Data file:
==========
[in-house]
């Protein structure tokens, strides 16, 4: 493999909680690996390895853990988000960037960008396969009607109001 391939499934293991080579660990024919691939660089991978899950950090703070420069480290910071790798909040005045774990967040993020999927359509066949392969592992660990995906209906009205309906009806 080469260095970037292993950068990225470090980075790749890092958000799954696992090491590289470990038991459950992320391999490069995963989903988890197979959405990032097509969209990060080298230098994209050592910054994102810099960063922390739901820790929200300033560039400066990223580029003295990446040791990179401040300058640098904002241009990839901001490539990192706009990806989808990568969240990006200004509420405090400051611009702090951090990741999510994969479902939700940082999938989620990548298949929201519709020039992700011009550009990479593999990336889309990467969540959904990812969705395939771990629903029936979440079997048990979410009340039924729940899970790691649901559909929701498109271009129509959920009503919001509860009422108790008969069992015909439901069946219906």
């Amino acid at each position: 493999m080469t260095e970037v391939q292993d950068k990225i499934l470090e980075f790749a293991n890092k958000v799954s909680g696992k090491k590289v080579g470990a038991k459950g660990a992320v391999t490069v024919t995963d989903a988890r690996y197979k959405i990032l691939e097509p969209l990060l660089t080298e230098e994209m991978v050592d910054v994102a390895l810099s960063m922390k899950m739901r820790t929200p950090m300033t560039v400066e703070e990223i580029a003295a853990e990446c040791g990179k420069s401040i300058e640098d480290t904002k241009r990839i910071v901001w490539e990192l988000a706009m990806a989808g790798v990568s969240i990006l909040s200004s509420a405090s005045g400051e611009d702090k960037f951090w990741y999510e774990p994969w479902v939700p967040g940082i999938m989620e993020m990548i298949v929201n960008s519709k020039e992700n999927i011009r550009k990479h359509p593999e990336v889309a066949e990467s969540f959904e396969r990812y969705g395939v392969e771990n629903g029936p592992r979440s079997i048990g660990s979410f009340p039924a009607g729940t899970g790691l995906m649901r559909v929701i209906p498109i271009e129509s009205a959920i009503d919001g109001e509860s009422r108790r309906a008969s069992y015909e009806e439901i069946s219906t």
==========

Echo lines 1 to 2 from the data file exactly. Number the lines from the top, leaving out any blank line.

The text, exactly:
[in-house]
């Protein structure tokens, strides 16, 4: 493999909680690996390895853990988000960037960008396969009607109001 391939499934293991080579660990024919691939660089991978899950950090703070420069480290910071790798909040005045774990967040993020999927359509066949392969592992660990995906209906009205309906009806 080469260095970037292993950068990225470090980075790749890092958000799954696992090491590289470990038991459950992320391999490069995963989903988890197979959405990032097509969209990060080298230098994209050592910054994102810099960063922390739901820790929200300033560039400066990223580029003295990446040791990179401040300058640098904002241009990839901001490539990192706009990806989808990568969240990006200004509420405090400051611009702090951090990741999510994969479902939700940082999938989620990548298949929201519709020039992700011009550009990479593999990336889309990467969540959904990812969705395939771990629903029936979440079997048990979410009340039924729940899970790691649901559909929701498109271009129509959920009503919001509860009422108790008969069992015909439901069946219906």